Fellowship Project: Assessing Capacity for Deployments of Data and Technology in Public Engagements with Oil and Gas Pipeline Projects
Kirk Jalbert is an Assistant Professor at Department of Environment and Sustainability in the University at Buffalo. He directs the Civic Science for Environmental Futures Collaborative, a space exploring participatory action research projects driven by communities working to create more equitable environment futures. Kirk’s personal research explores public engagements with environmental science and governance that emerge from energy justice movements and how these are shaped by data mobilizations, information technologies, and grassroots scientific research efforts. His work additionally seeks to understand the social, political, and technical dynamics that make for effective academic, nonprofit, and community-based research partnerships.
Prior to joining ASU, Kirk worked in the nonprofit sector, facilitating data transparency, mapping, and digital storytelling projects as Manager of Community-Based Research and Engagement for the FracTracker Alliance. He also served on the Pennsylvania Department of Environmental Protection’s Environmental Justice Advisory Board from 2016 to 2018. His recent edited volume, ExtrACTION: Impacts, Engagements and Alternative Futures, examines global opposition to resource extraction from a critical ethnographic perspective, exploring why and how resistance movements seek to change extraction policies.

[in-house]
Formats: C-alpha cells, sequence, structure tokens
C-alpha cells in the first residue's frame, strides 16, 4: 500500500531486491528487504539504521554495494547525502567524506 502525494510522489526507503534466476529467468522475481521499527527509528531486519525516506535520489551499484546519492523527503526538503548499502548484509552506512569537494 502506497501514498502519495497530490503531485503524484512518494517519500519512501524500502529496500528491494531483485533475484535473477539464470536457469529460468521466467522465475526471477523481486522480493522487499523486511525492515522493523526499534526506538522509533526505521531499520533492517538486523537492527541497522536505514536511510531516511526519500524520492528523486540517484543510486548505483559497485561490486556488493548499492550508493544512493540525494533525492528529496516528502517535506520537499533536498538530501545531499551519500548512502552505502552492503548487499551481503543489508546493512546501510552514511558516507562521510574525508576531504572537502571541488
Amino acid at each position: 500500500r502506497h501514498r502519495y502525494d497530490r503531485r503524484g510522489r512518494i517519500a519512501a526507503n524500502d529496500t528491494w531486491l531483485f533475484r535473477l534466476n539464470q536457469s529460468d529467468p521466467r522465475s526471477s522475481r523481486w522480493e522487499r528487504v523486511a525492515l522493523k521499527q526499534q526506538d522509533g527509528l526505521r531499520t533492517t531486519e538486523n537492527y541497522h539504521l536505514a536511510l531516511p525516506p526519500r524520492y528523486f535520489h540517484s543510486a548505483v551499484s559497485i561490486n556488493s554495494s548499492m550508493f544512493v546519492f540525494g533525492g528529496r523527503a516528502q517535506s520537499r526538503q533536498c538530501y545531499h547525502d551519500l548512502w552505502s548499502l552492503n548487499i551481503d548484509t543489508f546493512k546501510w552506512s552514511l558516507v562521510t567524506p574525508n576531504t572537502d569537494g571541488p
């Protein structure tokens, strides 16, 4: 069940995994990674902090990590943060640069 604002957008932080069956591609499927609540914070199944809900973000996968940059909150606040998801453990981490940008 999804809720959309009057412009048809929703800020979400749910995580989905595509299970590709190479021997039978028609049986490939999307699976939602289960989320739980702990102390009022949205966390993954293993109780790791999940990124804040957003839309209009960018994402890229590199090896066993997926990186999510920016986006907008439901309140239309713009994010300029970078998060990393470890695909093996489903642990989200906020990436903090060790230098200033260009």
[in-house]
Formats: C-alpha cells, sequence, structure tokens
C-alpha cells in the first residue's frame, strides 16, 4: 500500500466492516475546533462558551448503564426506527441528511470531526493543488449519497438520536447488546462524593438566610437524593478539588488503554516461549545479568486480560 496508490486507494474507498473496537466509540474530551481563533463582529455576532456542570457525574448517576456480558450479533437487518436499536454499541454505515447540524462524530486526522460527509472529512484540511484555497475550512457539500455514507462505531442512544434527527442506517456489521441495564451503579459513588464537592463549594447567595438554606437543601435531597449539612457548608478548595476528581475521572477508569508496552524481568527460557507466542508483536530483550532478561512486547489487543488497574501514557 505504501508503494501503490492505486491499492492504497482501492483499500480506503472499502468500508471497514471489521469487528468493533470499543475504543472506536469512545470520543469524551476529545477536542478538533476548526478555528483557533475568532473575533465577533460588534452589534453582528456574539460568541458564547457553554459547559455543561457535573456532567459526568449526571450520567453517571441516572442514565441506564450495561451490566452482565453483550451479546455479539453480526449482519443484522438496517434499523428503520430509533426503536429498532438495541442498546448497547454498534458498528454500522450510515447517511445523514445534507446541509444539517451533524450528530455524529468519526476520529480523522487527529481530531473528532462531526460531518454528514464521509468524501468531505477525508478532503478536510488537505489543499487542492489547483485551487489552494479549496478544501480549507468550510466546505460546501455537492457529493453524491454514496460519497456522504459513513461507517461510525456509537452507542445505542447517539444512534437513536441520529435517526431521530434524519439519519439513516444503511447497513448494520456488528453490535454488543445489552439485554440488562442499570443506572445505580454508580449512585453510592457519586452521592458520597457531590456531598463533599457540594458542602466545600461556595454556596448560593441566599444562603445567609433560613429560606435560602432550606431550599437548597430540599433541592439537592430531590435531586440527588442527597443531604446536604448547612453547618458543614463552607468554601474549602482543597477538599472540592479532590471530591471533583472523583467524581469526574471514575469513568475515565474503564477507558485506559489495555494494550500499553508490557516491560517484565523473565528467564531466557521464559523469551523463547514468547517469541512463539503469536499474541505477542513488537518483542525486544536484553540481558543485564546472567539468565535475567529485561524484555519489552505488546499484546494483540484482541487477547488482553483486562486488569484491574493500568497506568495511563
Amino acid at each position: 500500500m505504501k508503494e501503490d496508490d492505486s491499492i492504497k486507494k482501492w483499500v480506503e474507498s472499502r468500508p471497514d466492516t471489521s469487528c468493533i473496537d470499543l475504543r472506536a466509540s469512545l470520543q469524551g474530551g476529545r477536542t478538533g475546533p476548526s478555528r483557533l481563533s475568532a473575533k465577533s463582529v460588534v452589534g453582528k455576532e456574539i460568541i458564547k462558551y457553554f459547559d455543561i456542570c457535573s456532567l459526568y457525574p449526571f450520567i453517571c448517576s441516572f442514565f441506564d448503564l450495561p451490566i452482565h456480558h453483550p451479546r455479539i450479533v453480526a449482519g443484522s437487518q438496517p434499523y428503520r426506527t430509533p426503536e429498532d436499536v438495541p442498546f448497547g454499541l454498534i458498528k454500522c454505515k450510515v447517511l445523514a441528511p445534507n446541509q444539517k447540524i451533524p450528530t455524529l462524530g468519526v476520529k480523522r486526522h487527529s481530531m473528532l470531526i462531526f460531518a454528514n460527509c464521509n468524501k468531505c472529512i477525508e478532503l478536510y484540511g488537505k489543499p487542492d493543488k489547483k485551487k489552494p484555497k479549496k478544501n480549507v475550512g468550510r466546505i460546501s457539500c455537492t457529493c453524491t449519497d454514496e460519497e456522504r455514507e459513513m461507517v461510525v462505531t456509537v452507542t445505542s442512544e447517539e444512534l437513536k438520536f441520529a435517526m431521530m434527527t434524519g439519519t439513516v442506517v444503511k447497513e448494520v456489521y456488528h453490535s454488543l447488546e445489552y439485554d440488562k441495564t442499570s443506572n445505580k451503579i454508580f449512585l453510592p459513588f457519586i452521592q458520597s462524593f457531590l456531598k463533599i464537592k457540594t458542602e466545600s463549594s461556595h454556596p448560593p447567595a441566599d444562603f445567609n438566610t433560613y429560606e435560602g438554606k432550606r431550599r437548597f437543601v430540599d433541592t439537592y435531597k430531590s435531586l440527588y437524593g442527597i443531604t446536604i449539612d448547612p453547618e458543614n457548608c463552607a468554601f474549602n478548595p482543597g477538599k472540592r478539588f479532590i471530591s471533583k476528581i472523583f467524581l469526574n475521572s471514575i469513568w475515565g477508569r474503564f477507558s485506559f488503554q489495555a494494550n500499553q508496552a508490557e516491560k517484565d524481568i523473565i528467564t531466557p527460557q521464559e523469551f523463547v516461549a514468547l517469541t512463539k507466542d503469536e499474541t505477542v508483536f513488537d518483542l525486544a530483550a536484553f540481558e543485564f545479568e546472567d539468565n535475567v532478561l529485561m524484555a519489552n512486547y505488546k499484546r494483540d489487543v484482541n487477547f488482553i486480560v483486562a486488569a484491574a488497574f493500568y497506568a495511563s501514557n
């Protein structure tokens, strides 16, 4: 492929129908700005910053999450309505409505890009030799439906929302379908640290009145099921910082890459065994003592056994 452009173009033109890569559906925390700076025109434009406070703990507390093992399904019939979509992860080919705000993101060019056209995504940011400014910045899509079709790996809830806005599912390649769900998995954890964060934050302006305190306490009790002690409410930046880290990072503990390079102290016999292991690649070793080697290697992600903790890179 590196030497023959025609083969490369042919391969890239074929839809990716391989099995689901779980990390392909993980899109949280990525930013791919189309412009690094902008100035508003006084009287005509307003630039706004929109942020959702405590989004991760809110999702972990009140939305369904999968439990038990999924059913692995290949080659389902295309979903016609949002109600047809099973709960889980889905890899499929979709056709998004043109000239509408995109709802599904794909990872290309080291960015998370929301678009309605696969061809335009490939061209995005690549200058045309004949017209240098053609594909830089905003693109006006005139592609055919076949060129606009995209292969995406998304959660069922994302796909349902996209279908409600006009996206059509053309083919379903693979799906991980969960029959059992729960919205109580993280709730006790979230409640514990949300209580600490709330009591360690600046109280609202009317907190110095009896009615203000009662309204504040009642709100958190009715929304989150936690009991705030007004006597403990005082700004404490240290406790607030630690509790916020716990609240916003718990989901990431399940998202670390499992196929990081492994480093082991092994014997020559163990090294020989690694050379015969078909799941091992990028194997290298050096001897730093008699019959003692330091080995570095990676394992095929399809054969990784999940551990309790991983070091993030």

Kirk received his Ph.D. in Science and Technology Studies from Rensselaer Polytechnic Institute, his M.F.A. in Media Arts from the School of the Museum of Fine Arts Tufts, and a B.S. in Computer Science from Worcester Polytechnic Institute.
Assessing Capacity for Deployments of Data and Technology in Public Engagements with Oil and Gas Pipeline Projects
Oil and gas pipelines are a new flashpoint in an environmental movement mobilizing against the fossil fuel industry. However, knowledge gaps and power asymmetries can prevent communities from making sense of these large-scale infrastructure projects. One response is the rise of advocacy coalitions developing resources and expertise to contest official impact assessments of pipelines, where obtaining, analyzing, and mobilizing around environmental and public health data is a cornerstone of their mobilizing strategies. The objective of this study is to understand the nature of these technical practices, how such practices inform legal and political campaigns, and the extent to which their enactment furthermore shapes coalition member’s understanding of environmental and public health issues pertaining to pipelines. This study is intellectually significant in its potential to identify how unique forms of public engagement in regulatory processes may reduce the environmental and public health risks of large-scale infrastructure projects, as well as create pathways for a more educated public.